• The Association’s new Village Revitalization Task Force begins its work studying long-term solutions and ways to activate the center of town. In the short-term, the task force’s Village Vibrance Committee developed a series of fun community events to bring people out to the village on Saturday mornings, coinciding with the Secret Car Club’s weekend car show. The Village Vibe events include food trucks, lawn games and an informal way to gather input. The Vibe’s first event was an Oktoberfest.
• The Association seeks proposals for broadband connectivity in the Covenant. The Association hopes to enter a partnership model with the selected company, a co-investment in the network and sharing of returns. Beyond phone and internet, the network could bring value-added services like security and smart home technology.
• A lawsuit was filed on Sept. 1 against the Association by Golden Eagle Land Investment, developers of Rancho Librado, alleging numerous complaints including that the Association violated the Common Interest Development Open Meeting Act and took action on an item that was not on the agenda. In December, the court dismissed eight of the nine causes—they did not dismiss the cause that the Association violated the Open Meeting Act. The Association believes the entire complaint should have been dismissed and is evaluating its options for resolving the suit.
• Chief Matt Wellhouser celebrates 35 with the Rancho Santa Fe Patrol on Sept. 2.
“I thought I would stay here for a couple of years,” Wellhouser said. “But this turned out to be a really good place to work, it kind of grows on you.”
• Traffic signal and roundabout proponents and opponents intersected once more for a town hall meeting on Sept. 16. Nearly 50 people showed up for the meeting at the Rancho Santa Fe Garden Club, the last public meeting before the issue was taken to a Covenant-wide survey.
• The Association celebrated a trail dedication on Sept. 29 for 800 new feet of trail along Las Colinas near the Rancho Santa Fe Village Church. The trail eliminates the need for pedestrians and equestrians to cross Las Colinas.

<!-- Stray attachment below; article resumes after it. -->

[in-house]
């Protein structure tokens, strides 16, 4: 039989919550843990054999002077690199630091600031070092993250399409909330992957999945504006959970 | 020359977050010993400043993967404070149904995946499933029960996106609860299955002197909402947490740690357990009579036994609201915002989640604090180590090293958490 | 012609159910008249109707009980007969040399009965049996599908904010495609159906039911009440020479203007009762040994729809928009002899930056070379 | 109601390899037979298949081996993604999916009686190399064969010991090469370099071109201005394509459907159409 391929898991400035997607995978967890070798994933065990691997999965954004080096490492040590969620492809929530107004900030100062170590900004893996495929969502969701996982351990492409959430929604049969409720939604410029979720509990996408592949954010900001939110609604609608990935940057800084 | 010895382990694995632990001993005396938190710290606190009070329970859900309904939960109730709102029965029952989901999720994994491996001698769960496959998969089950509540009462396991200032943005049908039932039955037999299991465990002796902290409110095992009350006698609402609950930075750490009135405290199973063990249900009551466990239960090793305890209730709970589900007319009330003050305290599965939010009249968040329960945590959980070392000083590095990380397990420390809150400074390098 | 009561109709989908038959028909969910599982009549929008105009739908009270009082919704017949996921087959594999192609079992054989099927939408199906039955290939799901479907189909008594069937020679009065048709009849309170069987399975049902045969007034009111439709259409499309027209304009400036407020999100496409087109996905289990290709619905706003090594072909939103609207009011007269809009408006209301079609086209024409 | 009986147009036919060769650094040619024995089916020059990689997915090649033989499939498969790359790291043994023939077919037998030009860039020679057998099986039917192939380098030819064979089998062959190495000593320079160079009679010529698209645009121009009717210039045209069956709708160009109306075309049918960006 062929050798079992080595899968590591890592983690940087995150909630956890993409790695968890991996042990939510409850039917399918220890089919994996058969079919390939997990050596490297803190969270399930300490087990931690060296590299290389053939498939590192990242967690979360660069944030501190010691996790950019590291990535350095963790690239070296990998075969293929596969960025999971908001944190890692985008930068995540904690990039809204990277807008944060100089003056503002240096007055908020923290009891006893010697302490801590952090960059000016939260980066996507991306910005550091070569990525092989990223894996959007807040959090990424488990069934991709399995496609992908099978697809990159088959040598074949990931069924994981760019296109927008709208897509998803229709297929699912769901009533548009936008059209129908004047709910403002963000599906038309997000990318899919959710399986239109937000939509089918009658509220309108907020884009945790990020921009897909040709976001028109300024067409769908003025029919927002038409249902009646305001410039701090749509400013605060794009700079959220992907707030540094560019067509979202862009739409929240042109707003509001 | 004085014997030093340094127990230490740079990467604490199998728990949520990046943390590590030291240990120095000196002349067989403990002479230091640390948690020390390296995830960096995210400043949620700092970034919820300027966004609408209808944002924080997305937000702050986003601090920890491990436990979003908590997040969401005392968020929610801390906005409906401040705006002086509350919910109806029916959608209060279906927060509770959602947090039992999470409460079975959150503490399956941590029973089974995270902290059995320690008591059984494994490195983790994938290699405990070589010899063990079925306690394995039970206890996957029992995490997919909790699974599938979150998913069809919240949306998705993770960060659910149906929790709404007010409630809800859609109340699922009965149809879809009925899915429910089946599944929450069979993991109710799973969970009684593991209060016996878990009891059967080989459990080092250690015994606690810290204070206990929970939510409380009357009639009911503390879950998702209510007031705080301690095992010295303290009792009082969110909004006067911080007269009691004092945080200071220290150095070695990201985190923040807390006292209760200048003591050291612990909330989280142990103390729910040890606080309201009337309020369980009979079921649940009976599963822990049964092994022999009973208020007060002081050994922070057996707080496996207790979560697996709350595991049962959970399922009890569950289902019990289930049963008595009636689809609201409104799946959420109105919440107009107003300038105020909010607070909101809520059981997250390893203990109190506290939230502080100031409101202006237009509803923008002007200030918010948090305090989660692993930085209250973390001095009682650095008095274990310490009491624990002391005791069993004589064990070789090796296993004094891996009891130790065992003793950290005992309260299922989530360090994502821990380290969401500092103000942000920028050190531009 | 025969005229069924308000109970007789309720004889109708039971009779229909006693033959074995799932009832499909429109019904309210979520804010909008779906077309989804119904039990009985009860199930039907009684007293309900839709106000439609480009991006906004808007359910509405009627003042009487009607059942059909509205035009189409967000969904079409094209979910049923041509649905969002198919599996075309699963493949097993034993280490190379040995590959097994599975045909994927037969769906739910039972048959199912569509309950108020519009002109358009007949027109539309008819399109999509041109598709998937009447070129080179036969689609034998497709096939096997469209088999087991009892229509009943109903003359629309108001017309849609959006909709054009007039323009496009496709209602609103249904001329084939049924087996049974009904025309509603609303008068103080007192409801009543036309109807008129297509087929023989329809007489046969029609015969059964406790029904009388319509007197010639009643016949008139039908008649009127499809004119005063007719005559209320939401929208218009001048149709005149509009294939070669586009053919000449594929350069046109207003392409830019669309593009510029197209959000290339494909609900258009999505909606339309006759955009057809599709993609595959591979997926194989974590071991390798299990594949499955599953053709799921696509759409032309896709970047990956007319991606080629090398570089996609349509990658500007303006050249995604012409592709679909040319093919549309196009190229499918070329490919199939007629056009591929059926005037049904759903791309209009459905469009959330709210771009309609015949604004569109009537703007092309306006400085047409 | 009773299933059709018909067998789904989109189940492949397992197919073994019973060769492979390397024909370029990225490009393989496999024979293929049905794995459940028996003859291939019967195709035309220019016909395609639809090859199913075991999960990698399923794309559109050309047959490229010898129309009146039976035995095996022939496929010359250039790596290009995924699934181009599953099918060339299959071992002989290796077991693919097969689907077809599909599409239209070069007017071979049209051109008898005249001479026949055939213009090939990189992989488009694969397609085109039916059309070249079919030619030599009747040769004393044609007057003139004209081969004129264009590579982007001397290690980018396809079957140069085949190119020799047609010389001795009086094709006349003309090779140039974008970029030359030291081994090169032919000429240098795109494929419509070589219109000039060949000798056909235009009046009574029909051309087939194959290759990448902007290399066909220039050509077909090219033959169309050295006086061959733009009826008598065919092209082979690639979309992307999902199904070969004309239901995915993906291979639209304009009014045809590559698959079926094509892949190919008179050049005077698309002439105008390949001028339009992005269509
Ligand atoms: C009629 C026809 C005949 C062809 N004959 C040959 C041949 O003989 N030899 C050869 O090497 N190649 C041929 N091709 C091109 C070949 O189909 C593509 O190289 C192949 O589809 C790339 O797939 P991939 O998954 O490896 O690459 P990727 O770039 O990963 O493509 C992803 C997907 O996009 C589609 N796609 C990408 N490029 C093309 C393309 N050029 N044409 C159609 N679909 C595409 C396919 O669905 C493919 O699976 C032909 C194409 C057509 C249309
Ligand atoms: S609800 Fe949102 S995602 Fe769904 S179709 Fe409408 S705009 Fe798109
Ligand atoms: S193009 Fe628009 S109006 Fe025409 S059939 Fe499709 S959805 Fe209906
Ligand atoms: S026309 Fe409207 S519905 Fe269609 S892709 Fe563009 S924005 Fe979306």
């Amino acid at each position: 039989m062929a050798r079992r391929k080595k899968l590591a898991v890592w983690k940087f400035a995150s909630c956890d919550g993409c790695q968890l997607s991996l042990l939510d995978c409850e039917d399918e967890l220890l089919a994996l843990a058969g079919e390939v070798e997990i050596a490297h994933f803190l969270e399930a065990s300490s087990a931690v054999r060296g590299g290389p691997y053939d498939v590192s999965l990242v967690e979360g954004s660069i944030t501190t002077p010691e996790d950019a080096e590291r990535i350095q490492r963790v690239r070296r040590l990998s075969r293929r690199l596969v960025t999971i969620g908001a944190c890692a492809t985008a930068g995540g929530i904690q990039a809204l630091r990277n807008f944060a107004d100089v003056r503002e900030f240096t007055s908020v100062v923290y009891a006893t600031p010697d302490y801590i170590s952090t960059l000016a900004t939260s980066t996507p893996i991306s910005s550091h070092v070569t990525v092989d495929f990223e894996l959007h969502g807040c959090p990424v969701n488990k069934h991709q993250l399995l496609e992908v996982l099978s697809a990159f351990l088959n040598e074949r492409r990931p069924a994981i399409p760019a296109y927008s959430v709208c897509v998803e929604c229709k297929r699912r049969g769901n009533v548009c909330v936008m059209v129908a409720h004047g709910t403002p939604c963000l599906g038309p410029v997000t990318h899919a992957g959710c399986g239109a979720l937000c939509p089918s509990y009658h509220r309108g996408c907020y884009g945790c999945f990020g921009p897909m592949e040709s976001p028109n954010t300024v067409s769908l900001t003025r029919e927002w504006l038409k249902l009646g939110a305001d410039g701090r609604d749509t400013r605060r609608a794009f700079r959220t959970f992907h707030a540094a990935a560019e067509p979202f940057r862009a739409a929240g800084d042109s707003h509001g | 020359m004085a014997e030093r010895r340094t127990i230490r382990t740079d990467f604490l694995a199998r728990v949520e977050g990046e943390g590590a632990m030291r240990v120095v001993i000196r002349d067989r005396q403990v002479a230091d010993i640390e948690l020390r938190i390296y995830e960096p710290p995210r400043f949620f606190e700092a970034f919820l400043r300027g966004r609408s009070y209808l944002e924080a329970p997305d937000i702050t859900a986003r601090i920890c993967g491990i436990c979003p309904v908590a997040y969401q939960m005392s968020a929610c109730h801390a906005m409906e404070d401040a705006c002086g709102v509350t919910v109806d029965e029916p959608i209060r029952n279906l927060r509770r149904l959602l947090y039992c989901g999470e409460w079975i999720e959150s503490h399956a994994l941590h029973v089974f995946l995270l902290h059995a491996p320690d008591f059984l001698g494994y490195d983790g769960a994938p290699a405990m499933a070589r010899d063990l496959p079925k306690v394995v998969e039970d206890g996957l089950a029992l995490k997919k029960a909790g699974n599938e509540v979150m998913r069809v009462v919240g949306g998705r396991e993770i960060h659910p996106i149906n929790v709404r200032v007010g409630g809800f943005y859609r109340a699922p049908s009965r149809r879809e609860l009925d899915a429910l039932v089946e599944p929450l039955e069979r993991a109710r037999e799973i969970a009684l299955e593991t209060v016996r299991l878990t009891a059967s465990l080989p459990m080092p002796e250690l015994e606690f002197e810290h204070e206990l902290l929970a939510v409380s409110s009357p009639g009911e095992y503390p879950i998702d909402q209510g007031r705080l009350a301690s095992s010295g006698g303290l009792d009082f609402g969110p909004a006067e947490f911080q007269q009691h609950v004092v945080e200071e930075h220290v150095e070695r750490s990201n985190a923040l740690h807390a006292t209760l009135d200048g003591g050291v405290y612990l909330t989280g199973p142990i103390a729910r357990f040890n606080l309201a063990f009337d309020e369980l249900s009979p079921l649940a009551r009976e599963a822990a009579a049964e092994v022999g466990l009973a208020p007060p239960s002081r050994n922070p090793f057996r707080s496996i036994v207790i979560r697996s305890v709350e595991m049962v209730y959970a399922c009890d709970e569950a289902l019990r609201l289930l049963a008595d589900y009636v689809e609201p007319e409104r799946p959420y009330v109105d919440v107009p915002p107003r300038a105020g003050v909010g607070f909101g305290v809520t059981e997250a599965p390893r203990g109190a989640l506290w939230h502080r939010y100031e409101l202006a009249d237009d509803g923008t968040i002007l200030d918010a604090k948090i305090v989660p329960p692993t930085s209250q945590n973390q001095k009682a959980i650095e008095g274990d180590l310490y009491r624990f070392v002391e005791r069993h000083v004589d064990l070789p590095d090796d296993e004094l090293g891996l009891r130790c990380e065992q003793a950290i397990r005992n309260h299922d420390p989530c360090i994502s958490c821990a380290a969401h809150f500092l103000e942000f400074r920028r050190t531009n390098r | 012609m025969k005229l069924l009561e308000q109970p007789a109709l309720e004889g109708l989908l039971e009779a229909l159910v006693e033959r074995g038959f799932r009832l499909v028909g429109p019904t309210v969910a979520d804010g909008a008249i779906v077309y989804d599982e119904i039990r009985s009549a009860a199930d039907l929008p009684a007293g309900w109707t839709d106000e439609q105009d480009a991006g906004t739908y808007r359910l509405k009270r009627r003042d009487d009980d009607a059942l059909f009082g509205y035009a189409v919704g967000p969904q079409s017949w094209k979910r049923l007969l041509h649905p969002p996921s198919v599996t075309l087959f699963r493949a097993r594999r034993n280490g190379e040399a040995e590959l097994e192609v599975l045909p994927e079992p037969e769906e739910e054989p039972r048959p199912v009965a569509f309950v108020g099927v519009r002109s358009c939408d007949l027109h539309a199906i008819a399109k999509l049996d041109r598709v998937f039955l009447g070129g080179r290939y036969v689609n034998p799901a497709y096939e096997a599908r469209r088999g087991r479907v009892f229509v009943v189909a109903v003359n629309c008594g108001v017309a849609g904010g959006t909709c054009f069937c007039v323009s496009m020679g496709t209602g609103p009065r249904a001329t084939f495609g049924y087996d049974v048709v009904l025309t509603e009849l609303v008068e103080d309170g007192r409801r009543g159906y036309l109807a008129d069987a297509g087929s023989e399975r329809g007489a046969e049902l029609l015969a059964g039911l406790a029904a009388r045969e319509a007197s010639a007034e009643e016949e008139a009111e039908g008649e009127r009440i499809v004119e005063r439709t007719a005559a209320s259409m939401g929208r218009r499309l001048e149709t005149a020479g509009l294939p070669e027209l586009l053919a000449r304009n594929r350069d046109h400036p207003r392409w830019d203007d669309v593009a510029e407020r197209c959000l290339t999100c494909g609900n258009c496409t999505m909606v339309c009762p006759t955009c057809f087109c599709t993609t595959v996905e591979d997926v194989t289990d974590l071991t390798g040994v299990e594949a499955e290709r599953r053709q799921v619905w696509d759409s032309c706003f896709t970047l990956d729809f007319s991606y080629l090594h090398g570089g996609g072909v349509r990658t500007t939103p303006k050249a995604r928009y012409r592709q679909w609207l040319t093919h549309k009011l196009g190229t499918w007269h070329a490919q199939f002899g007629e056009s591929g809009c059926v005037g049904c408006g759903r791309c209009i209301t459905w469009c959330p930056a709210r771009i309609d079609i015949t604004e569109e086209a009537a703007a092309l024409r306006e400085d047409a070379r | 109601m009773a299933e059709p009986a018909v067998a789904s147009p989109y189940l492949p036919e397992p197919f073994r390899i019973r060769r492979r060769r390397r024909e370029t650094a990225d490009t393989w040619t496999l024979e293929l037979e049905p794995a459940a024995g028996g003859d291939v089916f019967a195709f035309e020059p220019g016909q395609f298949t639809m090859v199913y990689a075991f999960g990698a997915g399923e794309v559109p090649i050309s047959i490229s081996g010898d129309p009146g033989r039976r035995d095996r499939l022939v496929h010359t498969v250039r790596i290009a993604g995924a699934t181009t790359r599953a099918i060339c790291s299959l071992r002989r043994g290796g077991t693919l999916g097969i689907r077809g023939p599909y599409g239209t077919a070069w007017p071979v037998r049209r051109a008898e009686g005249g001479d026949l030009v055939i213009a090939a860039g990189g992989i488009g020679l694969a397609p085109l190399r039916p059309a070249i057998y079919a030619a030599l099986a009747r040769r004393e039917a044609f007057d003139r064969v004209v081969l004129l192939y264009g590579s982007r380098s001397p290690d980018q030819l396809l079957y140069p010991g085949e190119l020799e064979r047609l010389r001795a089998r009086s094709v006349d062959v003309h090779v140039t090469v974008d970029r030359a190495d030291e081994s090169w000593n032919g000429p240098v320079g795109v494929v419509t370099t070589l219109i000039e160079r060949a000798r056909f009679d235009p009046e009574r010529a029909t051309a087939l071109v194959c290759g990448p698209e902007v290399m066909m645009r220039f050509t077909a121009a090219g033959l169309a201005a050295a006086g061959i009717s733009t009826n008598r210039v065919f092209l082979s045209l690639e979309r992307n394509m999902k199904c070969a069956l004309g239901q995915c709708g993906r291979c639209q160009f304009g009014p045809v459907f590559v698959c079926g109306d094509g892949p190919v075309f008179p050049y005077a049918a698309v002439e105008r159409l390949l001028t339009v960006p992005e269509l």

• The Santa Fe Irrigation District approves raising rates by nine percent, to generate enough revenue to cover expenses in a time when demand for water is at its lowest in nearly 40 years. A public hearing on the rate increase is tentatively scheduled for Jan. 21 and it would become effective Feb. 1, 2016.
• The Covenant Club design subcommittee voted on a design program for the proposed health club and pool facility, opting for a 12,200 square foot facility between the Rancho Santa Fe Golf and Tennis Clubs. The facility will include combined resort and lap pools and two new tennis courts with construction phased so that their will always be 12 active courts at the club.
Golf club liaisons on the committee issued no votes on the design program as a golf club survey showed 75 percent voted that they did not want a health club to be located on the golf and tennis campus.
• The Association begins the process of potentially amending its bylaws and articles of incorporation. A six-member committee looked at how to make the voting process more equitable to all homeowners. A town hall meeting was held on Oct. 22 and the amendments are planned to go for a community-wide vote in 2016. If approved, the changes would not go into effect until July 2016.
• The R. Roger Rowe Halloween parade marches once more and the Village Vibe’s Halloween event features pumpkin carving and trick or treating at village businesses.